Where Are the Men?

May 23, 2011

A lack of male mental health clinicians is having a huge effect on men who would otherwise benefit from psychotherapy.

A recent article in the New York Times indicates that there is a dearth of men in the field of mental health. Only 1 in 5 master’s degrees in psychology goes to a man and men make up a scant 10% of the American Counseling Association’s membership. This lack of male mental health clinicians is having a huge effect on men who would otherwise benefit from psychotherapy.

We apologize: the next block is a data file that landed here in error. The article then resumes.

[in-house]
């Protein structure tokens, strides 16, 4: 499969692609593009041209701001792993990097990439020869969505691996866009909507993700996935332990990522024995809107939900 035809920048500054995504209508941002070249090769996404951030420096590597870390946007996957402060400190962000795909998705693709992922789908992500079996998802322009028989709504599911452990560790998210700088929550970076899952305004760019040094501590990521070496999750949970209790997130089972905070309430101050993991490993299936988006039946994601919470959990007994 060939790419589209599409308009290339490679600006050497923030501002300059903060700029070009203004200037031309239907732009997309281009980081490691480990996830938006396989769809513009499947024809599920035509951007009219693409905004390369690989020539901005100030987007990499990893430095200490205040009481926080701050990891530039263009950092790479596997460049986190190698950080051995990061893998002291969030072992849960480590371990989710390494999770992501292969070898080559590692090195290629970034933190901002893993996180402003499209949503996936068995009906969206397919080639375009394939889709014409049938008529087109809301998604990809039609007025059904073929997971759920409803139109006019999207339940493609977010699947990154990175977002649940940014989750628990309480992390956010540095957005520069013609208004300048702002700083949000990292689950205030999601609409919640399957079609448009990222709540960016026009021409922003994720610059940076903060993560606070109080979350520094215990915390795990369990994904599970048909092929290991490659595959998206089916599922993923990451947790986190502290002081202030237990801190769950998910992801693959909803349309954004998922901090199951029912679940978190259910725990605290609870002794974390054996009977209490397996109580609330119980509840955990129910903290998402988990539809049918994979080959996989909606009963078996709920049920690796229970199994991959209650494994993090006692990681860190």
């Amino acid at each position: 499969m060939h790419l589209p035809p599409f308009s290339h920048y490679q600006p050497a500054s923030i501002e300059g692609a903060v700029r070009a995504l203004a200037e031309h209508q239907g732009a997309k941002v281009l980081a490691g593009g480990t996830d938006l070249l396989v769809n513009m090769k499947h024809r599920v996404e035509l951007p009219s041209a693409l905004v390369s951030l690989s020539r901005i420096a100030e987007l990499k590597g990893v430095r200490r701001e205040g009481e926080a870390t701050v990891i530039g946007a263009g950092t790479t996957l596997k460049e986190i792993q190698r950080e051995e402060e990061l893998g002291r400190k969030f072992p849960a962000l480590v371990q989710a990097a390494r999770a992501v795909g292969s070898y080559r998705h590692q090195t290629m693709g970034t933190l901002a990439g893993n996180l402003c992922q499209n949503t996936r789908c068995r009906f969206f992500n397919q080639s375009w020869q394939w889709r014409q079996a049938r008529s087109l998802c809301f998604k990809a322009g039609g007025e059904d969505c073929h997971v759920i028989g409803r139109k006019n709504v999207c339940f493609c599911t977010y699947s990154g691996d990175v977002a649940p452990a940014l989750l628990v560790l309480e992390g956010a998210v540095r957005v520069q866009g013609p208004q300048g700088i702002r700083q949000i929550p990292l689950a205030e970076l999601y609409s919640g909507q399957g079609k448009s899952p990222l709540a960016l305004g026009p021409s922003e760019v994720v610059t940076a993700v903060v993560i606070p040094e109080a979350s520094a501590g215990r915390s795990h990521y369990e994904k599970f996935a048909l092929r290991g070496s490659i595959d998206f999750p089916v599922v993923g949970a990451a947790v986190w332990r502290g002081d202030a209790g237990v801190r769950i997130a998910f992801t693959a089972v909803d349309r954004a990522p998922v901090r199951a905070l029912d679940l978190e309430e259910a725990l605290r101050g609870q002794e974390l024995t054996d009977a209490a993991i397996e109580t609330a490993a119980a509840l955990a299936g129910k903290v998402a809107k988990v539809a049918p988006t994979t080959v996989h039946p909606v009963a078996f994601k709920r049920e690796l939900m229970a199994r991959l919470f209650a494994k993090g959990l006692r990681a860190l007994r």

Managed care had an enormous impact on the mental health field. Psychiatry, the one male-dominated area of the mental health profession, has increasingly turned to drug treatments. As men left psychotherapy, women moved into the field and took their places. With less men entering the profession, the male viewpoint is being diluted. The result is that men who would otherwise seek psychotherapeutic treatment are reluctant to start treatment with a women. For some men it is much easier to discuss certain topics with another man than with a woman: something that might be run-of-the-mill for a man, may be traumatic to a woman.